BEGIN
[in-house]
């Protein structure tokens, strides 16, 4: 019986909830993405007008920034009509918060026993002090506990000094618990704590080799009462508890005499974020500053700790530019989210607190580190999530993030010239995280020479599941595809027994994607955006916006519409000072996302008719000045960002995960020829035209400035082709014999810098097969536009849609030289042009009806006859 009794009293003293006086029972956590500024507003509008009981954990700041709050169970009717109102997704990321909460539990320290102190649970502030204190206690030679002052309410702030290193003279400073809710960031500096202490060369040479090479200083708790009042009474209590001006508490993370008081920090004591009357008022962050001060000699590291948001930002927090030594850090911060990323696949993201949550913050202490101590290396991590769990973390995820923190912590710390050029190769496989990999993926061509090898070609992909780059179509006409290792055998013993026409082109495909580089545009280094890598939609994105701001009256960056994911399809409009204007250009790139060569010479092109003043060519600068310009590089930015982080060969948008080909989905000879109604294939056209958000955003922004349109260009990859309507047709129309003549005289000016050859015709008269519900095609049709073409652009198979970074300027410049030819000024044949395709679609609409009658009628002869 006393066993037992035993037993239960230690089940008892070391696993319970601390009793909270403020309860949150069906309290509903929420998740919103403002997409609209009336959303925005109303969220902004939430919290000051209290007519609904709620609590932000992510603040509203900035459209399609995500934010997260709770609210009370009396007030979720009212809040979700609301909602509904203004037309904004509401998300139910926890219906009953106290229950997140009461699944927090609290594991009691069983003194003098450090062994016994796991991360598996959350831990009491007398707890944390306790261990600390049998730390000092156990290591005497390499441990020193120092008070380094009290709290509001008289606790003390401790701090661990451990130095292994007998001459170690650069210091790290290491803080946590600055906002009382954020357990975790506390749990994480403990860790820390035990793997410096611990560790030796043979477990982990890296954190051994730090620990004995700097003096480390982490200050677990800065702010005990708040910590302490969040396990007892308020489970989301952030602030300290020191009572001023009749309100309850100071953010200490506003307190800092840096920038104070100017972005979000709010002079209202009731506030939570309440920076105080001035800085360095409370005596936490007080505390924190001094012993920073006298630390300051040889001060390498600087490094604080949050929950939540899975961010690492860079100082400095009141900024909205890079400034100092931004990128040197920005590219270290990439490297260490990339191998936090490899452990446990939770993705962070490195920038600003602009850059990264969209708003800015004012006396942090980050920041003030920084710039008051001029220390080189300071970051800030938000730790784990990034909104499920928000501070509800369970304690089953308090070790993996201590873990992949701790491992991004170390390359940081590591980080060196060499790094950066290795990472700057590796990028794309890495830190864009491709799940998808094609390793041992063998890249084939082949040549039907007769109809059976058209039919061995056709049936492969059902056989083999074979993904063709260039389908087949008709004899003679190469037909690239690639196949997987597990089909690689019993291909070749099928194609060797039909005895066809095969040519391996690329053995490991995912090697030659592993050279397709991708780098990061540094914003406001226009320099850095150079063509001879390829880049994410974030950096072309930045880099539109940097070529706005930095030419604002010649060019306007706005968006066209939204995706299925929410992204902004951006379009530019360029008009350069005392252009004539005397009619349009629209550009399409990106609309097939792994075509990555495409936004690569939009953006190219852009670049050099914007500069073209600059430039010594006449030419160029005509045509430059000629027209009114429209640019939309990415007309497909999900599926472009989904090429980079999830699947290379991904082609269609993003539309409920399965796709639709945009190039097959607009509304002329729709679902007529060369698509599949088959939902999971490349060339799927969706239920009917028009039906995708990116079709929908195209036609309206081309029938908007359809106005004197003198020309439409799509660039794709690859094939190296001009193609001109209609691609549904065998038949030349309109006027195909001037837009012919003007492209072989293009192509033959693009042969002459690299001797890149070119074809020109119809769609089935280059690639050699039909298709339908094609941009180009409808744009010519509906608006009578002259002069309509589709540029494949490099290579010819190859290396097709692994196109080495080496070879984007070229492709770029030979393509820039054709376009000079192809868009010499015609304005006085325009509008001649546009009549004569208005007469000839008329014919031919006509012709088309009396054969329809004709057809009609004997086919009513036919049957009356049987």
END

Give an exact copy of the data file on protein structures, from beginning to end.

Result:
[in-house]
């Protein structure tokens, strides 16, 4: 019986909830993405007008920034009509918060026993002090506990000094618990704590080799009462508890005499974020500053700790530019989210607190580190999530993030010239995280020479599941595809027994994607955006916006519409000072996302008719000045960002995960020829035209400035082709014999810098097969536009849609030289042009009806006859 009794009293003293006086029972956590500024507003509008009981954990700041709050169970009717109102997704990321909460539990320290102190649970502030204190206690030679002052309410702030290193003279400073809710960031500096202490060369040479090479200083708790009042009474209590001006508490993370008081920090004591009357008022962050001060000699590291948001930002927090030594850090911060990323696949993201949550913050202490101590290396991590769990973390995820923190912590710390050029190769496989990999993926061509090898070609992909780059179509006409290792055998013993026409082109495909580089545009280094890598939609994105701001009256960056994911399809409009204007250009790139060569010479092109003043060519600068310009590089930015982080060969948008080909989905000879109604294939056209958000955003922004349109260009990859309507047709129309003549005289000016050859015709008269519900095609049709073409652009198979970074300027410049030819000024044949395709679609609409009658009628002869 006393066993037992035993037993239960230690089940008892070391696993319970601390009793909270403020309860949150069906309290509903929420998740919103403002997409609209009336959303925005109303969220902004939430919290000051209290007519609904709620609590932000992510603040509203900035459209399609995500934010997260709770609210009370009396007030979720009212809040979700609301909602509904203004037309904004509401998300139910926890219906009953106290229950997140009461699944927090609290594991009691069983003194003098450090062994016994796991991360598996959350831990009491007398707890944390306790261990600390049998730390000092156990290591005497390499441990020193120092008070380094009290709290509001008289606790003390401790701090661990451990130095292994007998001459170690650069210091790290290491803080946590600055906002009382954020357990975790506390749990994480403990860790820390035990793997410096611990560790030796043979477990982990890296954190051994730090620990004995700097003096480390982490200050677990800065702010005990708040910590302490969040396990007892308020489970989301952030602030300290020191009572001023009749309100309850100071953010200490506003307190800092840096920038104070100017972005979000709010002079209202009731506030939570309440920076105080001035800085360095409370005596936490007080505390924190001094012993920073006298630390300051040889001060390498600087490094604080949050929950939540899975961010690492860079100082400095009141900024909205890079400034100092931004990128040197920005590219270290990439490297260490990339191998936090490899452990446990939770993705962070490195920038600003602009850059990264969209708003800015004012006396942090980050920041003030920084710039008051001029220390080189300071970051800030938000730790784990990034909104499920928000501070509800369970304690089953308090070790993996201590873990992949701790491992991004170390390359940081590591980080060196060499790094950066290795990472700057590796990028794309890495830190864009491709799940998808094609390793041992063998890249084939082949040549039907007769109809059976058209039919061995056709049936492969059902056989083999074979993904063709260039389908087949008709004899003679190469037909690239690639196949997987597990089909690689019993291909070749099928194609060797039909005895066809095969040519391996690329053995490991995912090697030659592993050279397709991708780098990061540094914003406001226009320099850095150079063509001879390829880049994410974030950096072309930045880099539109940097070529706005930095030419604002010649060019306007706005968006066209939204995706299925929410992204902004951006379009530019360029008009350069005392252009004539005397009619349009629209550009399409990106609309097939792994075509990555495409936004690569939009953006190219852009670049050099914007500069073209600059430039010594006449030419160029005509045509430059000629027209009114429209640019939309990415007309497909999900599926472009989904090429980079999830699947290379991904082609269609993003539309409920399965796709639709945009190039097959607009509304002329729709679902007529060369698509599949088959939902999971490349060339799927969706239920009917028009039906995708990116079709929908195209036609309206081309029938908007359809106005004197003198020309439409799509660039794709690859094939190296001009193609001109209609691609549904065998038949030349309109006027195909001037837009012919003007492209072989293009192509033959693009042969002459690299001797890149070119074809020109119809769609089935280059690639050699039909298709339908094609941009180009409808744009010519509906608006009578002259002069309509589709540029494949490099290579010819190859290396097709692994196109080495080496070879984007070229492709770029030979393509820039054709376009000079192809868009010499015609304005006085325009509008001649546009009549004569208005007469000839008329014919031919006509012709088309009396054969329809004709057809009609004997086919009513036919049957009356049987």